New Castle News

March 30, 2013

Financial struggle

Career and technical center gives practical nursing program deadline to start generating funds

Debbie Wachter
New Castle News

NEW CASTLE — Betty Tillia has nurtured the practical nursing program at Lawrence County Career and Technical Center for more than two decades.

The adult program, located inside the vocational-technical school on Phelps Way, opened in 1968 and has graduated hundreds of men and women who have gone on to successful careers in nursing homes, hospitals, doctors’ offices, urgent care clinics, emergency rooms, surgical centers and other medical facilities.

But a continued decline in enrollment and student retention rates has caused budget figures to slide into the red.

During the past two years, the program, which subsists on tuition, has operated at a deficit, with the career and technical center supporting it.

Now Tillia is looking for new ways to boost revenue so the program can repay a climbing debt to the vo-tech school.

While the national student retention rate average is 68 percent, the retention rates in the nursing program have ranged from 34 to 35 percent during the 2011-12 school year to 54 to 56 percent for the 2010-11 year.


 Fifty students are needed per year to break even, said Tillia, the program’s director. There are 41 students enrolled this year, but a question is how many will remain in the program.

In the past few years, the quota has not been met because of economic times, Tillia said. Thus, the nursing program has not broken even. It owes the career and technical center more than a half-million dollars in rent and operational costs, and the debt has been growing.

At its March 21 meeting, the joint operating committee agreed to give Tillia until June 30, 2014, to come up with funds to meet the program’s obligations to the school.

The program operates under the umbrella of the career and technical center, and is a line item in the school’s budget, explained Chastity Williams, business manager. The nursing program’s typical annual obligation to school is around $50,000.

She added that as of February, the nursing program had repaid about $17,000 of its outstanding debt. It still owes $526,159.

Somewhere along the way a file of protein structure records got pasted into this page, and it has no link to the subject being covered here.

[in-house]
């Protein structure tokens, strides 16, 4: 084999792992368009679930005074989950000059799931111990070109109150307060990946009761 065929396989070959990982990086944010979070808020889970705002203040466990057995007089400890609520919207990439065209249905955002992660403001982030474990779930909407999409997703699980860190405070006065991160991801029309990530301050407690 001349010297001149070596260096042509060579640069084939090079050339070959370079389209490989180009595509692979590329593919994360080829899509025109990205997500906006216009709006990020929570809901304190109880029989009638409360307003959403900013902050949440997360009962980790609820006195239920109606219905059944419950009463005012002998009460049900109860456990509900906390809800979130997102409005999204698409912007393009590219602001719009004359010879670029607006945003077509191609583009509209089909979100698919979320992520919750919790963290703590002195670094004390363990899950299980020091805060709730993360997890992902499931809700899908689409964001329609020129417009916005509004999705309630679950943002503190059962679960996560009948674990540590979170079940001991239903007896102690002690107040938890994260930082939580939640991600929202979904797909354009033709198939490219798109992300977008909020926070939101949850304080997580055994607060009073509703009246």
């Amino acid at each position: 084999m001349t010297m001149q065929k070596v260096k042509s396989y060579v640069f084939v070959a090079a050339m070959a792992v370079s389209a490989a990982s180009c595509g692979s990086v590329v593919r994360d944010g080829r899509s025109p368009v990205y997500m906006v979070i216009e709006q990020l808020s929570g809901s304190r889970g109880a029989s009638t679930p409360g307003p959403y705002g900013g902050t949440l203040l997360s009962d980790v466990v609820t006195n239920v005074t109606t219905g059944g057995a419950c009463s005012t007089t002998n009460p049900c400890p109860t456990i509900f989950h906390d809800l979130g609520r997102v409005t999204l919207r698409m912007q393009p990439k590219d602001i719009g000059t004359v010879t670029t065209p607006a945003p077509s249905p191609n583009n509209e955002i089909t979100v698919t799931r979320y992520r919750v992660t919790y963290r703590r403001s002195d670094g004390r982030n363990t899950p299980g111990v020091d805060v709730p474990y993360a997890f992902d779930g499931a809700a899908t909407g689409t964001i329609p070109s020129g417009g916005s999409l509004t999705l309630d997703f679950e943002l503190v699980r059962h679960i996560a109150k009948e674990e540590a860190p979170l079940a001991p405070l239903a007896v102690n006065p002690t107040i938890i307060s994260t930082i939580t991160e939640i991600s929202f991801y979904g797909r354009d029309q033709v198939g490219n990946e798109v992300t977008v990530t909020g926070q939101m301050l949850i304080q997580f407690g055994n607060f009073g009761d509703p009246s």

Dr. Andrew Tommelleo, career and technical center director, said the school has been using general operating funds toward the program, and in turn, the center owes money to the participating school districts.

Each year, local school districts that send students to the vocational-technical school pay a per-pupil amount based on estimated enrollment at the beginning of the year. If enrollment falls below that figure, at the end of the year the center has to repay the district the difference between the estimate and the actual number of students enrolled.

The center currently owes the districts a total of $450,573. That includes $170,698 to New Castle, $31,462 to Mohawk, $50,199 to Neshannock, $96,365 to Shenango, $41,030 to Union and $60,819 to Wilmington.

That money has not been repaid to the districts largely because the deficit from the nursing program has impacted the school’s cash flow, Tommelleo explained.

He informed the board at its March 21 meeting that refunds to the districts will not be paid until the center has the money.

Williams explained the center is not allowed to have a fund balance because its income is from participating schools. The nursing program has a deferred fund for any profits it makes, and when it shows a profit, the money goes into that fund after the program pays its bills to the school. The deferred fund has not had any money in it for a couple of years, she said, because of the debt.


Tillia has met with school officials and requested time to come up with plans to generate new funds and get her budget back on track.

Tommelleo, in turn, is asking the school districts to be patient in waiting for their repayments.

He said that if the financial gap isn’t closing in a year, staff cuts and teaching changes will have to be made in the nursing program.

“I’ve told Betty we can’t continue to have deficits every month,” Tommelleo said. “We have to make some significant changes, and she understands that. And I will promise you I’ll stick to that timeline.”

David DiGiammarino, a New Castle school board member who sits on the joint operating committee, had been questioning the program’s finances for a couple of months at the vo-tech board meetings.

“All I’m asking for is a viable plan to pay back this enormous amount of money,” he said at the most recent meeting. “I’m still waiting to see how this can be accomplished.”

Tommelleo said Tillia has an aggressive plan and has several ideas for programs that could enhance revenues.

“Betty’s not sitting still,” he said. “She’s feeling the pressure.”

“I’m happy about the fact that we at least have a deadline,” committee member Anna Pascarella of New Castle commented.

“What if the debt is $700,00 by then?” DiGiammarino asked.

All eight districts in the county are represented on the vo-tech school’s board. New Castle has four members and Ellwood City, two. Each of the other six districts has one member.


The nursing program is a rigorous one that has churned out many successful students, Tillia said. “Nursing is not easy,” she stressed.

Governed by the Pennsylvania State Board of Nursing, the school graduated 14 students on Feb. 18, at 83 percent retention, and had a 100 percent pass rate on state board of nursing exams, Tillia pointed out.

Each class lasts for one year, with sessions beginning each September and February, while the school’s budget operates from July to July.

If the graduates are approved by the state board of nursing, they can take the state exam to become licensed.

“We’ve had a 100 percent pass rate as of Oct. 31,” Tillia said, “and 100 percent for the entire year.”

She added the group that graduated in February will be testing soon.